Marine

Computer-equipped surfboard could lead to, like, totally awesome boards

The science-of-surfboards team, left-to-right: Mechanical engineering undergraduates Victor Correa Schneider, Trevor Owen, Julia Tsai, Dan Ferguson; structural engineering PhD student Benjamin Thompson
The science-of-surfboards team, left-to-right: Mechanical engineering undergraduates Victor Correa Schneider, Trevor Owen, Julia Tsai, Dan Ferguson; structural engineering PhD student Benjamin Thompson
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The top of the computer-equipped surfboard
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The top of the computer-equipped surfboard
One of the velocity/flex sensors
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One of the velocity/flex sensors
The computer-equipped surfboard in action
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The computer-equipped surfboard in action
The science-of-surfboards team, left-to-right: Mechanical engineering undergraduates Victor Correa Schneider, Trevor Owen, Julia Tsai, Dan Ferguson; structural engineering PhD student Benjamin Thompson
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The science-of-surfboards team, left-to-right: Mechanical engineering undergraduates Victor Correa Schneider, Trevor Owen, Julia Tsai, Dan Ferguson; structural engineering PhD student Benjamin Thompson

Four mechanical engineering undergraduates from the University of California, San Diego (UCSD), have installed a computer and eight velocity sensors on a surfboard, in effort to create the ultimate surfing experience. While the students ride the board across the waves, the sensors register the speed at which the board skims along the water, then send that data to the computer, which proceeds to transmit it wirelessly to a laptop on the beach. The computer also saves the data on an internal memory card. The students built the board for their senior design project, but also as a part of Ph.D. student Benjamin Thompson’s science-of-surfboards project, in which he hopes to design the "perfect" board.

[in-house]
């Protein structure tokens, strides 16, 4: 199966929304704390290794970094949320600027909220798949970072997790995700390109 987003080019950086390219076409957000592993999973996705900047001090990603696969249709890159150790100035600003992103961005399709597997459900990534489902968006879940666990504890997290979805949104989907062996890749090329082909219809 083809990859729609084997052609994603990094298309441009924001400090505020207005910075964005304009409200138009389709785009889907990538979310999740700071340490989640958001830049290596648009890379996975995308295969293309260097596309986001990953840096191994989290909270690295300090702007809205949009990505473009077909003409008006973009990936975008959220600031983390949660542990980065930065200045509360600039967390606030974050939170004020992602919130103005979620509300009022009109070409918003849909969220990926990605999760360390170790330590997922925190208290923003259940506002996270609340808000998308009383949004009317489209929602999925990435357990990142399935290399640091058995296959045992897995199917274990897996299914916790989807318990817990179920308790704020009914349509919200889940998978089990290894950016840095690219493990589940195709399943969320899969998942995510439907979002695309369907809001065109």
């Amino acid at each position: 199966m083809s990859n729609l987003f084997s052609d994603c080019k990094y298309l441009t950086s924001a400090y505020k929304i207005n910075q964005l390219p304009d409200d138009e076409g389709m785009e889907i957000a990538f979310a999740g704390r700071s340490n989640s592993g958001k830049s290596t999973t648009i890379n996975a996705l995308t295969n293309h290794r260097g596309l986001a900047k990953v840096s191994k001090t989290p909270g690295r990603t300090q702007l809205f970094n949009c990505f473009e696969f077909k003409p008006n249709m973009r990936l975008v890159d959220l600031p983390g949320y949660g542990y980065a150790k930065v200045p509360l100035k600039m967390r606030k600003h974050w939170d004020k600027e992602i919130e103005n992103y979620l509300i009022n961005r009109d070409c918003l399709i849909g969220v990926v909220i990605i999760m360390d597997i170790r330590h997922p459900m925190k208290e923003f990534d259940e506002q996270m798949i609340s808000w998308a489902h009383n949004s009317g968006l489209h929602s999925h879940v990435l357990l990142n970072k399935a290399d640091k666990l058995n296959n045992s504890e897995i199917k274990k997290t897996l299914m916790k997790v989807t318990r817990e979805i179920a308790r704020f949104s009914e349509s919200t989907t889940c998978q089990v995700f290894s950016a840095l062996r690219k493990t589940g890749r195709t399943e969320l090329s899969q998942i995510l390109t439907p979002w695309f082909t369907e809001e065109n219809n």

The sensors not only measure the water flow speed, but also the amount that the surfboard bends. By comparing the speed to the bend on various parts of the board, Thompson hopes to better understand how boards change shape when ridden, and how that flexibility affects their performance – a topic of much debate within the surfing community.

The top of the computer-equipped surfboard
The top of the computer-equipped surfboard

One of the velocity/flex sensors
One of the velocity/flex sensors

Thompson’s goal is to determine the optimum amount of bend, and build that into a state-of-the-art surfboard. He is also interested in discovering if that amount is a universal constant, or if it varies depending on factors such as surfer experience or wave conditions.

“This project is going to apply some science that most likely [board] shapers understand pretty well...it’s going to settle the debates,” said UCSD team member Dan Ferguson. “It’s going to be black and white hard data to let them know for sure which ideas work, which concepts work, and why they work.”

1 comment
Colter Cederlof
All right UCSD!! Check these videos out if you want to see the board in action. http://ucsdnews.ucsd.edu/newsrel/science/08-11OnboardComputer.asp
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